Monday, April 25, 2016

The Pro-inflammatory Diet - Most of us Choose Sickness over Health

Last week we talked about chronic inflammation and why it can be so detrimental to your health.  This week we will discuss how you can avoid exposing your body to a state of chronic inflammation and evade the associated adverse effects on your health, allowing you to live a longer, happier, carefree life.    Several factors are involved in creating a state of inflammation in your body and one major contributor is consuming a “pro-inflammatory diet”. 

Your body works very hard every single day to maintain all of your chemical and physical processes in a steady state – your breathing, your temperature, your heart rate, and of interest today, your pH.   pH is a measure of acidity and in a healthy individual, your blood pH is maintained between 7.35 and 7.45 (pH is measured on a scale from 1 to 14, 1 being the most acidic, 7 being neutral – like water - and 14 being the most basic). As we can see, our blood is normally slightly basic.  Consuming foods that are acid-producing can cause your blood pH to lower (become more acidic).  If this happens, your body must work to raise it back to the normal range, as a significant fluctuation from these normal values can be fatal.  One of the responses your body will have is to begin breaking down bone and muscle to release ions into the blood stream that will bring the pH back to normal.  Over time, this can lead to decreased bone density.  Additionally, the excess acid can lead to kidney stone formation, liver disease and increase your risk for other illnesses such as cancer, heart disease and diabetes2,3.  Because acid is very reactive, it can cause a lot of tissue damage, especially in your digestive system.  “Leaky gut” is a condition in which your intestinal lining becomes porous due to chronic irritation from diet-induced inflammation1.  In other words, eating a diet that produces acid on a regular basis can irritate your intestinal walls to a point where gaps start forming between the cells, allowing chemicals and fluid from your intestines to seep out into your body and cause more damage1.  Autoimmune diseases have been linked to Leaky Gut Syndrome because the body is at a constant state of defense, attempting to fix the problem and protect the body from the leaking chemicals1.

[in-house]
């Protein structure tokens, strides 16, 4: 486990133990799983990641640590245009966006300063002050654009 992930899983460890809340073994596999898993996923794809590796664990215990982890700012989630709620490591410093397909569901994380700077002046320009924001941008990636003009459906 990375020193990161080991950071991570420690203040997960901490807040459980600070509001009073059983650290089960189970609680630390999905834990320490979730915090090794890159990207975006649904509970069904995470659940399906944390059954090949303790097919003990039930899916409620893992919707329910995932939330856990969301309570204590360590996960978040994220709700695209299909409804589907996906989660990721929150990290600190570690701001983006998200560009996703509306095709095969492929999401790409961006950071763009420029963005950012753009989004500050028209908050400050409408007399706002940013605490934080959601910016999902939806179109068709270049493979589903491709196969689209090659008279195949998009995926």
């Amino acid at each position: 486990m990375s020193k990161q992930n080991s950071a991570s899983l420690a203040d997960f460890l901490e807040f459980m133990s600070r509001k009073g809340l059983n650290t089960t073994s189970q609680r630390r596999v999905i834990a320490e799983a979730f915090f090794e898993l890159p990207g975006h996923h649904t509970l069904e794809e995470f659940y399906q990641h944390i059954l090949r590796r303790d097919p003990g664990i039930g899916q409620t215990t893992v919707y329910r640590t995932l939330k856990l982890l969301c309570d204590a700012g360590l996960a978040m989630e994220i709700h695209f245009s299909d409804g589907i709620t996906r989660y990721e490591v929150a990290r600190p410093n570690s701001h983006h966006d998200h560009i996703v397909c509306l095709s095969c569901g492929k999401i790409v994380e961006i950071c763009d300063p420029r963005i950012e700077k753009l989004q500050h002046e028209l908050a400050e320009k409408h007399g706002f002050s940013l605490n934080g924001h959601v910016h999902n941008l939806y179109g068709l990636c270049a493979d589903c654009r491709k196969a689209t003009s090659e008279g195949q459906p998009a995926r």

As a general rule of thumb, foods that are light or white in color are going to be the most acid-producing.  These foods should be limited in the diet as much as possible.  Here is a list of common acid-producing foods:

1. Whole milk
2. White bread
3. Butter
4. Pasta
5. Meat: chicken, pork and beef
6. Oats
7. White and brown rice
8. Tuna
9. Salmon
10. Cheese

Many of the foods on this list are quite delicious, making it difficult to avoid consuming them.  However, you don't have to eliminate them from your diet entirely.  As a matter of fact, many of the foods mentioned can offer important health benefits.  The key is eating a well-balanced diet with plenty of fruits and vegetables, which will help to ensure that your body maintains a normal blood pH and reduces the amount of inflammation present in your body.  If you know that you’re consuming a very pro-inflammatory diet, you may also want to consider supplementing with some antioxidants such as Vitamin E and Vitamin C.  These will help  to soak up “free radicals”, very reactive ions that result from chemical reactions in the body, cause tissue damage, and have been linked to cancer development, due to their high capacity to cause damage to tissues.  However, be sure to talk to your doctor before starting any new supplements, dietary changes, or other lifestyle changes to ensure that it is safe for you to do so. 


1. Arrieta, M.C., Bistritz, L., and Meddings, J.B.  Alterations in Intestinal Permeability. Gut. 2006; 55(10): 1512-1520. 

2.  Barau E, Dupont C. Modifications of intestinal permeability during food provocation procedures in pediatric irritable bowel syndrome. J Pediatr Gastroenterol Nutr 19901172–77.77

3.  Esposito, K., Giugliano, D.  Diet and Inflammation: a link to metaboliv and cardiovascular diseases.  European Heart Journal.  October 11, 2005. 

4.  Fleming, A.E. Natural Health and Wellness Chiropractic, LLC.  2016.

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